High-Resolution Tandem MS Applications in Cannabis Product Development

June 14, 2019
Figure 1
(Click to enlarge): Figure 1: Cannabinoid standard chromatogram m/z 315.232 and 359.222
Figure 2
(Click to enlarge): Figure 2: Equivalency of LC/UV and LC/MS in various matrices

Abstract / Synopsis:

As cannabis legalization gains momentum, an emerging industry has been created that has a need for accurate, reliable and innovative analytical testing. In my role as Director of Analytical Chemistry at Next Frontier Biosciences, I chose high-resolution liquid chromatography/mass spectrometry (LC/MS) to meet these needs. In this article, I will discuss applications in routine testing (potency and contaminants) as well as those more specialized (terpenes, lipids, etc.). Tandem quadrupole/time-of-flight (QTOF) mass spectrometry is shown to be a valuable tool in routine and custom applications that will contribute to the next generation of cannabis products. LC/MS capability in the cannabis laboratory goes well beyond contaminate testing currently used in most cannabis third-party testing labs.  




Cannabis legalization has created a new industry for consumer products with recreational and medical applications. The diversity and complexity of products in development rely on thorough and accurate characterization to meet desired end points. Often developers use third-party laboratories to perform this characterization. Mass spectrometry is a key technology for contaminate testing but is often overlooked for other applications. In this article I will recount my time as Director of Analytical for a cannabis biotech company and the high resolution-mass spectrometry (HRMS) applications we developed and used for our research and product development.


Quantitative Cannabinoid Potency by LC/QTOF

In the cannabis industry, the most immediate need for characterization is potency of cannabinoids in flower and concentrates. HRMS was selected as our primary analytical technology, so I initially worked to develop a separation and quantification for cannabinoids.

It’s worth mentioning that HRMS does not provide inherent selectivity for cannabinoids with the same molecular formula. Our scientists evaluated this firsthand and found the differences in MS/MS were too subtle for routine use in quantitation. The necessity for a good LC separation was imperative. Our initial efforts focused on identifying a column stationary phase that had unique selectivity for cannabinoids. The screening process was evaluated by resolution of cannabinoids (CBD), delta-9-tetrahydrocannabinol (Δ9-THC) and delta-8-tetrahydrocannabinol (Δ8-THC) under isocratic conditions. Our laboratory screened more than 10 phases from several manufacturers. Once the phase providing the greatest resolution was identified, we worked on other parameters to obtain a separation of 12 cannabinoids. An example is shown in Figure 1 of the signals for m/z 315.232 and 359.222.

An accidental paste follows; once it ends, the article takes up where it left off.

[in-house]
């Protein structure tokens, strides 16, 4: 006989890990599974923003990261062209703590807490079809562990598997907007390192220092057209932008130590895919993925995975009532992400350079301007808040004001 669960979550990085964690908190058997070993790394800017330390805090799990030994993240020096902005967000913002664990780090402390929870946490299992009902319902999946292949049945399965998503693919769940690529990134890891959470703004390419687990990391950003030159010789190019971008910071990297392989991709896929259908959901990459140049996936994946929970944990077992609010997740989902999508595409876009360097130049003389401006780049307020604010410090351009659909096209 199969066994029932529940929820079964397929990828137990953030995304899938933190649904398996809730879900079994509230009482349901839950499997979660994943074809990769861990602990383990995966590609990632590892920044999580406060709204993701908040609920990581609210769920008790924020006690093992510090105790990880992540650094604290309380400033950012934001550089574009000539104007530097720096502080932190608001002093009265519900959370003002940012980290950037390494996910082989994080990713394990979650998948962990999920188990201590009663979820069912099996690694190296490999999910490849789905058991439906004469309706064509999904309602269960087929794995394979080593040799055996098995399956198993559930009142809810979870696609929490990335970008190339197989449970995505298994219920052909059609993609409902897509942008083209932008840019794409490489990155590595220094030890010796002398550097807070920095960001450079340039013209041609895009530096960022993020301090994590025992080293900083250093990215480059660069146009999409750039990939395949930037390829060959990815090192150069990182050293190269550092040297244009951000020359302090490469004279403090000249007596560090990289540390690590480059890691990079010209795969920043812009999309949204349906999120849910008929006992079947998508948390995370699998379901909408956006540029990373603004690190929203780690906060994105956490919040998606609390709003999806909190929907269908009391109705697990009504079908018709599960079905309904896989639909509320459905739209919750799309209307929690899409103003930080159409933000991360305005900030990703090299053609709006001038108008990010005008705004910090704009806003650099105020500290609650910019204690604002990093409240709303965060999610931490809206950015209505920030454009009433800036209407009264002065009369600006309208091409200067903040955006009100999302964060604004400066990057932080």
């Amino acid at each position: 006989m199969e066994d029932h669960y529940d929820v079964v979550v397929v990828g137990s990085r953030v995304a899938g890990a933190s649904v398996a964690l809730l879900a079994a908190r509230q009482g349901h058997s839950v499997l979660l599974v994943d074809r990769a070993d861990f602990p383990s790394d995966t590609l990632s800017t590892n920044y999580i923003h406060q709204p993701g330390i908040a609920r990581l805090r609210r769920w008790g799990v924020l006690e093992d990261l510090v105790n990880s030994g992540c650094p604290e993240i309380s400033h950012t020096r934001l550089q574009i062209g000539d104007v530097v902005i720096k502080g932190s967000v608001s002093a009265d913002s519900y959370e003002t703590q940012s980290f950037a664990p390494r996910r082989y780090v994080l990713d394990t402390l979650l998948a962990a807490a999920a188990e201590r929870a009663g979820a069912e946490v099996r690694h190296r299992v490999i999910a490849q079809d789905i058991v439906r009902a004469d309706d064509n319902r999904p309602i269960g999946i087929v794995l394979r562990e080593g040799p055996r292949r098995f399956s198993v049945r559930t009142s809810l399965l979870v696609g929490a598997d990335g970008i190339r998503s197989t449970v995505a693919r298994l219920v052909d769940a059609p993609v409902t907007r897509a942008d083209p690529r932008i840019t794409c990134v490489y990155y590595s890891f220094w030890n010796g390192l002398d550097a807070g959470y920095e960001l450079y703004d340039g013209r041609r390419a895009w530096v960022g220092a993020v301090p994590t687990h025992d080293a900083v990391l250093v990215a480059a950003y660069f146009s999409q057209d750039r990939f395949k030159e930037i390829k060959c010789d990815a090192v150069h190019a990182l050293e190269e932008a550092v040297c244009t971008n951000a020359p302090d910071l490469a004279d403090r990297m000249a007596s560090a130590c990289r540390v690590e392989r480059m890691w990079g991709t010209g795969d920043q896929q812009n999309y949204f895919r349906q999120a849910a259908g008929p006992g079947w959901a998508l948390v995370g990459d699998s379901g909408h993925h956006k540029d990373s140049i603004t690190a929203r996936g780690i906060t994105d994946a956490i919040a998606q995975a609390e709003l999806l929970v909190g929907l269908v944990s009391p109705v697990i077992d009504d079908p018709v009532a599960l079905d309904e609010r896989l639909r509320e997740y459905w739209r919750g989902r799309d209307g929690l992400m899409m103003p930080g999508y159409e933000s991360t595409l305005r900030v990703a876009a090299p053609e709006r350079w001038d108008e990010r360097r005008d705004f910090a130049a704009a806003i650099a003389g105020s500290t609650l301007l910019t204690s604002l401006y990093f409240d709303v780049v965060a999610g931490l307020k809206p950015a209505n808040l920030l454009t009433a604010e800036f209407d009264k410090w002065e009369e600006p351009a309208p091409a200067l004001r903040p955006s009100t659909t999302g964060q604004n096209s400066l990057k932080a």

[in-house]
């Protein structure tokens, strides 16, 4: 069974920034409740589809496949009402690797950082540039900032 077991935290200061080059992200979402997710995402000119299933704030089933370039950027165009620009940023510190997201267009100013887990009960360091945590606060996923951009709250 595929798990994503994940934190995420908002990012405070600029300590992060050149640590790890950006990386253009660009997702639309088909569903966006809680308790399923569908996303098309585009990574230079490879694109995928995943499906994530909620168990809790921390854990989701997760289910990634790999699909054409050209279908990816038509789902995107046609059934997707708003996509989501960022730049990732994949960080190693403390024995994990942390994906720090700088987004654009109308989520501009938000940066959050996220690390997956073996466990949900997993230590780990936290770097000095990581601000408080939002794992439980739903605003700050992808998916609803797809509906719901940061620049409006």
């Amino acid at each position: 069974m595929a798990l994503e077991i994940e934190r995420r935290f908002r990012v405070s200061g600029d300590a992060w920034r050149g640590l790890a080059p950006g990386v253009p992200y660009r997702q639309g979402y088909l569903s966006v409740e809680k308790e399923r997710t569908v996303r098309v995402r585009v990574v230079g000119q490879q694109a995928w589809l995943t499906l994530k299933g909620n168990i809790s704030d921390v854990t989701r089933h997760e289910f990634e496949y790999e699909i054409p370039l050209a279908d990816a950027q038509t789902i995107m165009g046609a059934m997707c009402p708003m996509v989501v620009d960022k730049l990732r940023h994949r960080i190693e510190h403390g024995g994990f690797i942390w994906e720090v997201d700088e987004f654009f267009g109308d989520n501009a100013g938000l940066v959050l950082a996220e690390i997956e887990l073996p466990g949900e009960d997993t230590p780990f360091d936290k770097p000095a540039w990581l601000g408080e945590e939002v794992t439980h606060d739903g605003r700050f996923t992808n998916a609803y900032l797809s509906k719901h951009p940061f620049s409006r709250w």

Not long after our separation was established, we found that, for accurate quantitation in the various matrices, there was a need for a relevant internal standard (ISTD). The evolution of ISTD in our laboratory started with deuterated cannabinoids, a paraben, and finally an isoflavone. Unfortunately, we found the purity of the deuterated standards available at the time less than adequate, and the paraben was prolific in the environment.

The quality of cannabinoid standards has improved greatly since that time, so these may be worth re-evaluating. However for our application, the isoflavone worked well. We performed basic validation (accuracy, linearity selectivity) in flower and concentrate and comparison studies with liquid chromatography/ultraviolet detection (LC/UV). The results of our equivalency study are shown in Figure 2.

Our accuracy for cannabinoids was routinely ±10% or better (as monitored by check standards and a control sample). While this may not rival the best LC/UV techniques, we had some inherent advantages with HRMS. The advantages of using HRMS observed were selectivity for cannabinoids versus matrix and the ability to run information-dependent MS/MS scans information dependent acquisition (IDA) in the background for identification of unknown components of interest or verification of compounds identified. The IDA data could be re-evaluated weeks or months after a sample was tested to look for non-target components of interest. Our laboratory analysed hundreds of flower and oil samples with a high degree of confidence in the results.